That was years ago now but I had a wonderful sighting just last week on a windy July day. I was at a music night at Bodegas Bentomiz near Sayalonga – a Flamenco performance due to start and people gathering in the forecourt beside the winery, with my friend Margot, who happens to be an excellent photographer and, even better, had her camera with her. Our Snake Eagle appeared from below the town and then slid across the valley towards us, turned and faced into the strong wind, effectively hovering like a giant kestrel while it inspected the land below for reptiles. Margot humoured me by taking a dozen shots, which I’m posting below. Wine, music and Short-toed Eagles – all round, a damn good night out!
Went back to Sedella this week for another stroll above the village. Fascinated to see a Booted Eagle being attacked, repeatedly a common kestrel. This went on for a good 5 minutes or more with both birds flying right across the sky. This is probably territorial defence – the kestrel doesn’t want a big competitor clearing the area of prey – which sounds very sensible, but was shocking to see – the tiny attacking hurtling in at a much larger bird.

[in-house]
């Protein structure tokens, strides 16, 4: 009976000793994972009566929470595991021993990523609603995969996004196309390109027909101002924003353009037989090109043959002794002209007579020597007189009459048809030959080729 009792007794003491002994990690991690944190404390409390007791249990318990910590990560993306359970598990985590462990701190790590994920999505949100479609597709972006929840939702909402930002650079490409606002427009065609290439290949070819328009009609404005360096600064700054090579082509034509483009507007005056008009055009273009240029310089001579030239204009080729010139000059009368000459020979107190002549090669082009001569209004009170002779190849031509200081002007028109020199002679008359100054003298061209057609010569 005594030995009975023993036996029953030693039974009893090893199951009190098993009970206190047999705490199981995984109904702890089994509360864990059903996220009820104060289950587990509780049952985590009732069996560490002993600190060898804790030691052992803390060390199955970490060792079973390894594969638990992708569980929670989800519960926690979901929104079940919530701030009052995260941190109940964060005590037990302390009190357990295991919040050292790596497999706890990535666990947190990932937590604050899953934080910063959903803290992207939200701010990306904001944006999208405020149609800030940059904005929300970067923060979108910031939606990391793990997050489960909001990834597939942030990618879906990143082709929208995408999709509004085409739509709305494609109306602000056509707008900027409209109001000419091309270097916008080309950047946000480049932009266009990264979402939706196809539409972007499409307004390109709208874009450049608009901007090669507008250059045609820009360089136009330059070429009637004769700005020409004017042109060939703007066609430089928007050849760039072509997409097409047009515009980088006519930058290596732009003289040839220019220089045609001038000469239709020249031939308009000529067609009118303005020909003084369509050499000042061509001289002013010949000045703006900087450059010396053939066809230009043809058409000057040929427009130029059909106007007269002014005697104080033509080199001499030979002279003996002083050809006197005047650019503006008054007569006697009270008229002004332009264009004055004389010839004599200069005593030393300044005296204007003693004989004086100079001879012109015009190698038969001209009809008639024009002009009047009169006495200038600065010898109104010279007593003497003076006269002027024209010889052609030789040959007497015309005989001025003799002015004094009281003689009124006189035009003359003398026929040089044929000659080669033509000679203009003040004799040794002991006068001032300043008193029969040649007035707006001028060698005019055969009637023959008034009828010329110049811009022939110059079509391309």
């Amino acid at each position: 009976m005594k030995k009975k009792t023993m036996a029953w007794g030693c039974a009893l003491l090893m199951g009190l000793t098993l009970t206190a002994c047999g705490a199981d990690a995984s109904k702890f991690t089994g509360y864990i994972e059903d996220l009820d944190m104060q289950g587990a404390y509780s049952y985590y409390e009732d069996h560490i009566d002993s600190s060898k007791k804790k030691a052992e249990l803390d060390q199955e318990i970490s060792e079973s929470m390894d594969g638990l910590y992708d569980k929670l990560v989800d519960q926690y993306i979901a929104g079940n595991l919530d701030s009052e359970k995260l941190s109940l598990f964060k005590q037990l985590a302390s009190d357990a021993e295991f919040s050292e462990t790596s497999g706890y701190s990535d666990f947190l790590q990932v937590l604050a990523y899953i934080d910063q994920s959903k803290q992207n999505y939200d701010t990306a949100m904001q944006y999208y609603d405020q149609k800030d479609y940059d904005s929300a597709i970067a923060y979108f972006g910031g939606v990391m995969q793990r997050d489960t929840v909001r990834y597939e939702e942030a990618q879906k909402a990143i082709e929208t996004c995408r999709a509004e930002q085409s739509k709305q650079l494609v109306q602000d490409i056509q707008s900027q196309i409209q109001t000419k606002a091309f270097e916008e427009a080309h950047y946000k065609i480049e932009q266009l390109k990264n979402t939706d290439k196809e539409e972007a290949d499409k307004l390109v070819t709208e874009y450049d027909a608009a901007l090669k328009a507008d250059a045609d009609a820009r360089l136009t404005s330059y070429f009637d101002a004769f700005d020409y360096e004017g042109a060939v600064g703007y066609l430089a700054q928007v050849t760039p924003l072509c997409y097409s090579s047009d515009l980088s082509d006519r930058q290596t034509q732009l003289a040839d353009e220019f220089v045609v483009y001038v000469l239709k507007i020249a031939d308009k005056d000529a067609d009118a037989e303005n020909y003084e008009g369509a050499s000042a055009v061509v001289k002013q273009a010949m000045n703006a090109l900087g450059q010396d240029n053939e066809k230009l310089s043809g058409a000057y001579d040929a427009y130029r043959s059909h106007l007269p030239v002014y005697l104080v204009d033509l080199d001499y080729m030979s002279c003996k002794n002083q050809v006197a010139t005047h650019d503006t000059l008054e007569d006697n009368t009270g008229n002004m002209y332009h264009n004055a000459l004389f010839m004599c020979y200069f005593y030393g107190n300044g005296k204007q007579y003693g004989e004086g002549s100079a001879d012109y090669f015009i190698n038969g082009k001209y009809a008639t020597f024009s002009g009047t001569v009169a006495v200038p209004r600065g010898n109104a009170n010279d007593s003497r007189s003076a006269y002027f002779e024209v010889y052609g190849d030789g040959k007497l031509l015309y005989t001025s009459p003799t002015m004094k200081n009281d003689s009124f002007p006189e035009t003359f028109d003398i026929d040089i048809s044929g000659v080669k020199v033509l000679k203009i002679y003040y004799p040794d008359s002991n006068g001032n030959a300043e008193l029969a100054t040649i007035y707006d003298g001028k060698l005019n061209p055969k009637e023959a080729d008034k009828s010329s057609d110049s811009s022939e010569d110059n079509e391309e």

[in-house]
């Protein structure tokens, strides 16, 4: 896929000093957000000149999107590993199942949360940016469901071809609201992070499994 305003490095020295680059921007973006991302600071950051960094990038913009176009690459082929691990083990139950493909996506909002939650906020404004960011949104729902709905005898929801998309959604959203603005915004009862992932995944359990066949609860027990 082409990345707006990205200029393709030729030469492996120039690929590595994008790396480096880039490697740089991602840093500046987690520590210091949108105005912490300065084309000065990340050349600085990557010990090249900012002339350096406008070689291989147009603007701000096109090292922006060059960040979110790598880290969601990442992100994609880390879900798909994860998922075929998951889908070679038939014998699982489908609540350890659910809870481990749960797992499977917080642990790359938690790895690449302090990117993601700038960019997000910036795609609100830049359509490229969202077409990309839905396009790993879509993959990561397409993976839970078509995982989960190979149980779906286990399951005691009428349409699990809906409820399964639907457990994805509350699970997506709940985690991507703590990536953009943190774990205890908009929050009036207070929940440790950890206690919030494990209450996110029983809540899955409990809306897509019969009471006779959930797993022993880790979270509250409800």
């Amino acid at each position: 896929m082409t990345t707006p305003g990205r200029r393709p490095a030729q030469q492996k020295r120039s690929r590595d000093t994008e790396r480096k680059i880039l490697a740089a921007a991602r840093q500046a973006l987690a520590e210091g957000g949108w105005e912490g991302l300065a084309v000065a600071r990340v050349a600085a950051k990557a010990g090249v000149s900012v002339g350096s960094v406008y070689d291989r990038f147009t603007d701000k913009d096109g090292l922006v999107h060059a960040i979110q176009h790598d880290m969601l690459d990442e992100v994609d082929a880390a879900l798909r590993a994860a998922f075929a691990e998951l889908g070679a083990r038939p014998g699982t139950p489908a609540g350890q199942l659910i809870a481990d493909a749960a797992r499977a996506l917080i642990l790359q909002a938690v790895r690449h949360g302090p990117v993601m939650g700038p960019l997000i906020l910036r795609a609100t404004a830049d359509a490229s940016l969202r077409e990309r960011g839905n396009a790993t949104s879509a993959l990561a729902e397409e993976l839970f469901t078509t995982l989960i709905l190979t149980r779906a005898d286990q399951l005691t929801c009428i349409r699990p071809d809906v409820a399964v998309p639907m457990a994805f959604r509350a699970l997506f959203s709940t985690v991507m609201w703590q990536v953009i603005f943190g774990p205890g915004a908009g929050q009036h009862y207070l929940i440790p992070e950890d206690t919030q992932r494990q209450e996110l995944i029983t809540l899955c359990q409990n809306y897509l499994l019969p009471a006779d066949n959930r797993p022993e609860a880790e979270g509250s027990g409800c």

Lovely flowers in abundance too, especially Spotted Rock-Rose and fields full of Umbrella Milkwort. There were also agave cactus putting up flower spikes at about 15 at this stage with more to go, beautiful big Broom, Mallow-leaved Bindweed, Creeping Jenny, Purple Viper’s Bugloss, Wild Artichokes and much more!
There were bugs and butterflies too, including dozens more Owly Sulphers – only seen these near Sedella. I caught a couple again: the singles don’t stay still for long enough! But nothing topped the aerial display at the end of the walk!
I must add a thanks for your company to Mychaela, Pauline, Keith and especially Sybil.